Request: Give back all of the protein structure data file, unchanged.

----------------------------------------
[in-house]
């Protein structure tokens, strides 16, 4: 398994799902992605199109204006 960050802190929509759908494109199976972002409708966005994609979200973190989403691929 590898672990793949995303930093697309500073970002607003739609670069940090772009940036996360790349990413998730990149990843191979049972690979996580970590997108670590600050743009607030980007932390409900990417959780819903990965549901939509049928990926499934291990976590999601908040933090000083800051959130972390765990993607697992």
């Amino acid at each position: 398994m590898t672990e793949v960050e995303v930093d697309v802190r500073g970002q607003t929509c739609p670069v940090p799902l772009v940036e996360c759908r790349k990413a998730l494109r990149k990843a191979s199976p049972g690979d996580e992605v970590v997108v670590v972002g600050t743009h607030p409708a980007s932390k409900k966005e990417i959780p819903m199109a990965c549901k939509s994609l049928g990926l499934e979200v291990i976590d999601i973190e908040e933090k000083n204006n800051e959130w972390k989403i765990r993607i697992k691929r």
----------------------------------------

[in-house]
């Protein structure tokens, strides 16, 4: 398994799902992605199109204006 960050802190929509759908494109199976972002409708966005994609979200973190989403691929 590898672990793949995303930093697309500073970002607003739609670069940090772009940036996360790349990413998730990149990843191979049972690979996580970590997108670590600050743009607030980007932390409900990417959780819903990965549901939509049928990926499934291990976590999601908040933090000083800051959130972390765990993607697992």
């Amino acid at each position: 398994m590898t672990e793949v960050e995303v930093d697309v802190r500073g970002q607003t929509c739609p670069v940090p799902l772009v940036e996360c759908r790349k990413a998730l494109r990149k990843a191979s199976p049972g690979d996580e992605v970590v997108v670590v972002g600050t743009h607030p409708a980007s932390k409900k966005e990417i959780p819903m199109a990965c549901k939509s994609l049928g990926l499934e979200v291990i976590d999601i973190e908040e933090k000083n204006n800051e959130w972390k989403i765990r993607i697992k691929r």